Sunday, March 9, 2008

Dry Fire: Wall Drill

Courtesy of Pistol-Training.com, I recently revised my dry-fire regimen, and this Saturday it paid off nicely.

I switched from dry-shooting a target to what is called the "wall drill." Instead of having any target - dot on wall, bullseye target, piece of wood, etc., you point the (unloaded) gun at a plain, white wall (with no one and nothing behind it). The benefit of this is that you can only focus on three things: grip, sight picture, and trigger pull. Zero distractions. This is one of those "should be painfully obvious" things - pure fundementals practice - but fortunately Todd Green at Pistol-Training.com has laid it out simply and effectively. And dear God was it cringeworthy to see how messy my DA really was.

The nice thing about the wall drill is its adaptability. Since I shoot a "TDA" SIG (another handy term from Todd - "Traditional Double Action" - TDA rolls off the tongue quite a bit more nicely than "DA/SA w/ decocker"), I can practice pairs - double/single, or I can focus on doubles only or singles only. This eliminates any trouble with two different trigger pulls. No, really, it simply doesn't matter anymore. Additionally, I can include reload drills, tap-rack-bangs, etc., as I see fit. A good drill was a DA/SA pair + reload + another pair. This ensures I maintain the 'master grip' after a mag switch, since a shift in grip results in a sloppy DA pull.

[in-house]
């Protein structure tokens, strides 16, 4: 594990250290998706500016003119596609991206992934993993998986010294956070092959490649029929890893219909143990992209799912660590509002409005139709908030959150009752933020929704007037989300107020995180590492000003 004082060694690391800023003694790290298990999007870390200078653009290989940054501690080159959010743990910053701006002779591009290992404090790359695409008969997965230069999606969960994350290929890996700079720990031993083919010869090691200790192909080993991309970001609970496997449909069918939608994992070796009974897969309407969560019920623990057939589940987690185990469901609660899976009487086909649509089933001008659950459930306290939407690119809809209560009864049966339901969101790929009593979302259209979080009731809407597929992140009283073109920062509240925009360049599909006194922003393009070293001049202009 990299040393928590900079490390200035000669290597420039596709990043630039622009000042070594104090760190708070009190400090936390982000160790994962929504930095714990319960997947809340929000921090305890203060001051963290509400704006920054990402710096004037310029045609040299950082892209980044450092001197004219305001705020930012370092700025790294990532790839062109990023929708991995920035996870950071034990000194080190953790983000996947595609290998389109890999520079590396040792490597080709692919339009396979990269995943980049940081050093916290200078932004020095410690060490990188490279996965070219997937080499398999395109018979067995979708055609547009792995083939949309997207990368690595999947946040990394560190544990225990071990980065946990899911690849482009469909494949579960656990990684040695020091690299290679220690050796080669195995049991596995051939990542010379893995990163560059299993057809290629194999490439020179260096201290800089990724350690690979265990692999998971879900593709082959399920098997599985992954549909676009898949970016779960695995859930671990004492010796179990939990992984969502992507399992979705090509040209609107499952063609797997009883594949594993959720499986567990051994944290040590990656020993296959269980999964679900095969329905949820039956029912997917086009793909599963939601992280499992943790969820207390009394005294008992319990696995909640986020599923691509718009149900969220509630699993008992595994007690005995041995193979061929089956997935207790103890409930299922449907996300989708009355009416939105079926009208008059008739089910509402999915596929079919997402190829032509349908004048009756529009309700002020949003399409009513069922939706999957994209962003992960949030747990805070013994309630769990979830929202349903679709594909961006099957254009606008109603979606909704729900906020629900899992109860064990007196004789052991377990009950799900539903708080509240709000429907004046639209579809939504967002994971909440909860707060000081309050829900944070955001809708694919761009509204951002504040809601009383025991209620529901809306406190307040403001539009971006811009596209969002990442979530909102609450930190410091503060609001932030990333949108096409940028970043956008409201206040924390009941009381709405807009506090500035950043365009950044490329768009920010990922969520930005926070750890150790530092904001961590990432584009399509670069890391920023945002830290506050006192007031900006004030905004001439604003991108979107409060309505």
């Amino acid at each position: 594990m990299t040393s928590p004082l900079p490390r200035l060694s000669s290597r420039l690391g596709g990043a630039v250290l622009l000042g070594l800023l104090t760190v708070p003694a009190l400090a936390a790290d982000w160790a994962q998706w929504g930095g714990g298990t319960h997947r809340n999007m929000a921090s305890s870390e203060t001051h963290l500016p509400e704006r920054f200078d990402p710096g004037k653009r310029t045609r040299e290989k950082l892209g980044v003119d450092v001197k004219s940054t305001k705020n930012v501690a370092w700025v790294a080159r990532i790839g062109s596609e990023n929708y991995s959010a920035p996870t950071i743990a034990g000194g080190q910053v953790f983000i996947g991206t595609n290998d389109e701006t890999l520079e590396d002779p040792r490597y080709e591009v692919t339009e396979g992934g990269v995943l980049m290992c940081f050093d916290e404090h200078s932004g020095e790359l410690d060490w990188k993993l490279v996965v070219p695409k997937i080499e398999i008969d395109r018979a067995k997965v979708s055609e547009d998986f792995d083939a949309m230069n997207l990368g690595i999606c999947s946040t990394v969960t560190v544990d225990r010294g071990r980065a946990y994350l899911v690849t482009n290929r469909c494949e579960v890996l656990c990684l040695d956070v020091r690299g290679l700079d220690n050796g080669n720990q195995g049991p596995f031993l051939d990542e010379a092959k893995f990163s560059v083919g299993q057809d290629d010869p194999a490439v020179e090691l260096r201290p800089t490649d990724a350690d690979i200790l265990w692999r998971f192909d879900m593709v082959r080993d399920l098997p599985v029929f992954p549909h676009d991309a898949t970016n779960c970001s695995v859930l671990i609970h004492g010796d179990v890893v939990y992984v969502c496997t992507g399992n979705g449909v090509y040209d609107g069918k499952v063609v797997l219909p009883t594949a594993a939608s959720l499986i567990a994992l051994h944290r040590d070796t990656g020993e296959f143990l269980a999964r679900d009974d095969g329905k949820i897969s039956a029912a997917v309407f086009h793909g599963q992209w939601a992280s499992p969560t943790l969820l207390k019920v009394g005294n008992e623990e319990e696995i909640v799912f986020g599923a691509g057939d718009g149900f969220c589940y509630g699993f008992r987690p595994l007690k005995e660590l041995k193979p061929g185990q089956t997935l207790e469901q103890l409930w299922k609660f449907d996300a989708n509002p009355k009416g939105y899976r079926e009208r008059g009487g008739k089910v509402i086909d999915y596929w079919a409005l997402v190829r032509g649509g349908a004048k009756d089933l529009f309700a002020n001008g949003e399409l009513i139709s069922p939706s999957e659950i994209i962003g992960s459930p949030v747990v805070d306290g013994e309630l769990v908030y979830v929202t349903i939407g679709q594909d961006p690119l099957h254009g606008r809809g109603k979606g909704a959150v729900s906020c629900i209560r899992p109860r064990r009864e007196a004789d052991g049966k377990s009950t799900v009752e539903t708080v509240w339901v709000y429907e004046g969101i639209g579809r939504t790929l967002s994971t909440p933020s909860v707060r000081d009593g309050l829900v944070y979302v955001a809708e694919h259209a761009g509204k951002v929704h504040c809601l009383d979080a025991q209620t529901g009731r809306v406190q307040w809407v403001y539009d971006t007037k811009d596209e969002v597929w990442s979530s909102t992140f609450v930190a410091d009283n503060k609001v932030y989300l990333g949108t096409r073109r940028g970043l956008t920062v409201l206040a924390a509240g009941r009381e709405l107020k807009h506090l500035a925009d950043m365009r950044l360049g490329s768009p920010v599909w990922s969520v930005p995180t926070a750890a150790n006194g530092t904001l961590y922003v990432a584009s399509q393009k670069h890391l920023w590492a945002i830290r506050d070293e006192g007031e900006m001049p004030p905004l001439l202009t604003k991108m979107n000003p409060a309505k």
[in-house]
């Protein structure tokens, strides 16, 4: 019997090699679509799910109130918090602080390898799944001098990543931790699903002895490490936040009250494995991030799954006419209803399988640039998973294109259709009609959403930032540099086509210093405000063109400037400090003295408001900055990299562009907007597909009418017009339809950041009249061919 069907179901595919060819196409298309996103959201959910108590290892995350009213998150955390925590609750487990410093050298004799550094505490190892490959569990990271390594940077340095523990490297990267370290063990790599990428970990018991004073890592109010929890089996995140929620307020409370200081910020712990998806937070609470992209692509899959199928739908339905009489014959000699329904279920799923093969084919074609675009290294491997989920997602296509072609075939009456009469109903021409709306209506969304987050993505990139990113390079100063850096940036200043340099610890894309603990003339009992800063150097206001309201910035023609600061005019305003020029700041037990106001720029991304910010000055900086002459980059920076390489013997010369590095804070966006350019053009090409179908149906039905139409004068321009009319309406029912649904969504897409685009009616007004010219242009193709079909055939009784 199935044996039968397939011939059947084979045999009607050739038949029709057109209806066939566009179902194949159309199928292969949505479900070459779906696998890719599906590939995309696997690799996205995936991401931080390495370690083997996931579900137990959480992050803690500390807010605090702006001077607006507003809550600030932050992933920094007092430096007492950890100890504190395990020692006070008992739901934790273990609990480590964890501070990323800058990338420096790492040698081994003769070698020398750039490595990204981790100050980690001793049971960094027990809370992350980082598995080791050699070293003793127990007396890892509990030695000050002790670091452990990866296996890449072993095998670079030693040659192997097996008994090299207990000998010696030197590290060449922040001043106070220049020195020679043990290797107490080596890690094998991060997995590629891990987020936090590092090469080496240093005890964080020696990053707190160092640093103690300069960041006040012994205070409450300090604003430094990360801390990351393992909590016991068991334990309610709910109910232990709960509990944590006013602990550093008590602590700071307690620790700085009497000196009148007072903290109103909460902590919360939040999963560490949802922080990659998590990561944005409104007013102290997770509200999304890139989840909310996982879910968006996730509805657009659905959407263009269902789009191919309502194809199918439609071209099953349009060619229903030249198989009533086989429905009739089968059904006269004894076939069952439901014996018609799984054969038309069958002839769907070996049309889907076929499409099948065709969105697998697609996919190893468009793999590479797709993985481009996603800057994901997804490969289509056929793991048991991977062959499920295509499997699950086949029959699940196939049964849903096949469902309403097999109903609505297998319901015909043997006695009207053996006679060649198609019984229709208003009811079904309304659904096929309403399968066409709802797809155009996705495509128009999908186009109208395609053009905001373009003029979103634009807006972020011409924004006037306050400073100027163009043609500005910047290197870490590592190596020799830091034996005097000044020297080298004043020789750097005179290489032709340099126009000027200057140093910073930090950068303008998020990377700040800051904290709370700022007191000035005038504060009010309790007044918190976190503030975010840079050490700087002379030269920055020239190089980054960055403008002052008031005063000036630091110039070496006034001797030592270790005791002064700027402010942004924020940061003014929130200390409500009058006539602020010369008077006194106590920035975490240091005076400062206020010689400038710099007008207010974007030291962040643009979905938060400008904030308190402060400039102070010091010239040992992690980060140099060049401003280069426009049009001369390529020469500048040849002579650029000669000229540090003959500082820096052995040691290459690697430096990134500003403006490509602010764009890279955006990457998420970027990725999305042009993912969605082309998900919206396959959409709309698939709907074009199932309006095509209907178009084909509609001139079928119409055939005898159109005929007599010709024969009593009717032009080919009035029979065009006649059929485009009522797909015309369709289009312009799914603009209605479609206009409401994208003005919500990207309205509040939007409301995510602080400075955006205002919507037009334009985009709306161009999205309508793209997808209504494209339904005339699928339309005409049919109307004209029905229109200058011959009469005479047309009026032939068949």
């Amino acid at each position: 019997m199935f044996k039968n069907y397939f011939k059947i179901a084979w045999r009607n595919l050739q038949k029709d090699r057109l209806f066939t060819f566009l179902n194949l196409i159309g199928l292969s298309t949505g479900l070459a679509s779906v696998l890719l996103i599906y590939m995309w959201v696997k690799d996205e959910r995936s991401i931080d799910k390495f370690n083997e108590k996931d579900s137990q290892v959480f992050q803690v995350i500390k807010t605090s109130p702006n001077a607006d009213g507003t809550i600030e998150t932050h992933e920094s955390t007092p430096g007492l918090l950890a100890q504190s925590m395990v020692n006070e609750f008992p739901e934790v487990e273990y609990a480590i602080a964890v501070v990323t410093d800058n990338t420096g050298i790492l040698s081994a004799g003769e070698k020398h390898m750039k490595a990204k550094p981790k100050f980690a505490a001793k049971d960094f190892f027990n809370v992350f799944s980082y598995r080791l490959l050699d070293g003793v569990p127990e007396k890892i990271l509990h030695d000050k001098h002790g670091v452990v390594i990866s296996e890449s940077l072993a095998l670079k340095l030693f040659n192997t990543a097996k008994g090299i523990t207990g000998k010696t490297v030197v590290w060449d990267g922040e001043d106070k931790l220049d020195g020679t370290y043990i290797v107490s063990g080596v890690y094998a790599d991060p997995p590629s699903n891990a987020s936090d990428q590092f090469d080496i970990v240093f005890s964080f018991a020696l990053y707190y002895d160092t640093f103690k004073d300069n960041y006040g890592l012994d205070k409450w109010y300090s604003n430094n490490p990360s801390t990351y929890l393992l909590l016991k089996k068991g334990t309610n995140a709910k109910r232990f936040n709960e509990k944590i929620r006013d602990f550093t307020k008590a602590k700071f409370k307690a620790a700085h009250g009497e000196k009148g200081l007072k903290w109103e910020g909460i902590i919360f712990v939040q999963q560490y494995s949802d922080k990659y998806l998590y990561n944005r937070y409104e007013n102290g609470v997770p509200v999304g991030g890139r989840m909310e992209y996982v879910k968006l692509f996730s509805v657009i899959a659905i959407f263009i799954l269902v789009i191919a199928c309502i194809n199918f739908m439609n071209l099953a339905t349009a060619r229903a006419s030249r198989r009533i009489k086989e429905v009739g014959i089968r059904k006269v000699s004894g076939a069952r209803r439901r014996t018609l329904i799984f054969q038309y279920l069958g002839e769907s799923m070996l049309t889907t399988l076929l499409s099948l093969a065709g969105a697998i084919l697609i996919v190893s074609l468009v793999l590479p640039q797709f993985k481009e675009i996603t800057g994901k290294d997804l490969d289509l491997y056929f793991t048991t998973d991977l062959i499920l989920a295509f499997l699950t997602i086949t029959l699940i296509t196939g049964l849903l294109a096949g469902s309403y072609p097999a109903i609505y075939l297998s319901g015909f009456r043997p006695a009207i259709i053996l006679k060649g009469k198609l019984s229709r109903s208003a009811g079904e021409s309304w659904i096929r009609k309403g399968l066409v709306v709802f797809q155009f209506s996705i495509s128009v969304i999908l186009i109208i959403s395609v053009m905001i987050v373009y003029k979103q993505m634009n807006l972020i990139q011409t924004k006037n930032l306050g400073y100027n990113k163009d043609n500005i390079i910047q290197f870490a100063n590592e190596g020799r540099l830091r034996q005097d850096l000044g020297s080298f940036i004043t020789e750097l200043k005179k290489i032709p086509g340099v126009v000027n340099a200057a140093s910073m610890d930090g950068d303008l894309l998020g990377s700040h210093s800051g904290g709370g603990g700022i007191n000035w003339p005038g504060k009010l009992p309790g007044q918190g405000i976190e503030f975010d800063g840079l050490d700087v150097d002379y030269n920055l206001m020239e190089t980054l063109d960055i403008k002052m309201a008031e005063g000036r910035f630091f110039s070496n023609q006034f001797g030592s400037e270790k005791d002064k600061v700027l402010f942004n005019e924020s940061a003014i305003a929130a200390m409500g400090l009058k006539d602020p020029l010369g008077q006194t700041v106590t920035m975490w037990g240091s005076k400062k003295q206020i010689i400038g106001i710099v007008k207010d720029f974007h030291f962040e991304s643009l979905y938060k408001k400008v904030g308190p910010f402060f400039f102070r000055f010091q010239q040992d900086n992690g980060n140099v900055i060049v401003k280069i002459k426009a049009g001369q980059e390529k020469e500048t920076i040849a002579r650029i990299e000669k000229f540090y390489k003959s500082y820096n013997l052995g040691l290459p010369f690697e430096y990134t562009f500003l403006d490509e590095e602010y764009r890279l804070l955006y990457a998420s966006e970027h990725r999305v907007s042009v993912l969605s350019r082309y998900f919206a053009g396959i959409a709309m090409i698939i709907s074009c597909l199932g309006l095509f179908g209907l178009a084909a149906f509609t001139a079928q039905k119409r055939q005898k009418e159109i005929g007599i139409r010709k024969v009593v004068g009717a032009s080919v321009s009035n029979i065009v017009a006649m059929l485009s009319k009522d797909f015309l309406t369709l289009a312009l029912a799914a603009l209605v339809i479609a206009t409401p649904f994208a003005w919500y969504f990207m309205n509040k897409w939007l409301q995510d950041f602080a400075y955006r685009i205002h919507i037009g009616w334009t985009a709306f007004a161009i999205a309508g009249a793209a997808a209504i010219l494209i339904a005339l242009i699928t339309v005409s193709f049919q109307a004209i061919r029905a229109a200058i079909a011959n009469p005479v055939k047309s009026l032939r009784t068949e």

Two habits I seem to have picked up: using the very tip of the trigger finger for DA pulls (awesome - zero lateral wobble) and manipulating the magazine release with the offhand thumb, since I have to shift my shooting hand to thumb the mag release. The latter results in a sort of 'teacup grip' that catches the mag as it exits the well. Clean, smooth, and postitive magazine retention. Recommended!

Good use of the wall drill seems to eat bad fundementals habits for breakfast. And it's suprisingly addictive - I gave myself 5 min DA, 5 min SA, and found myself doing mag switches for another 20+ min with no desire to stop. And, yes, even 10 minutes seems to help.

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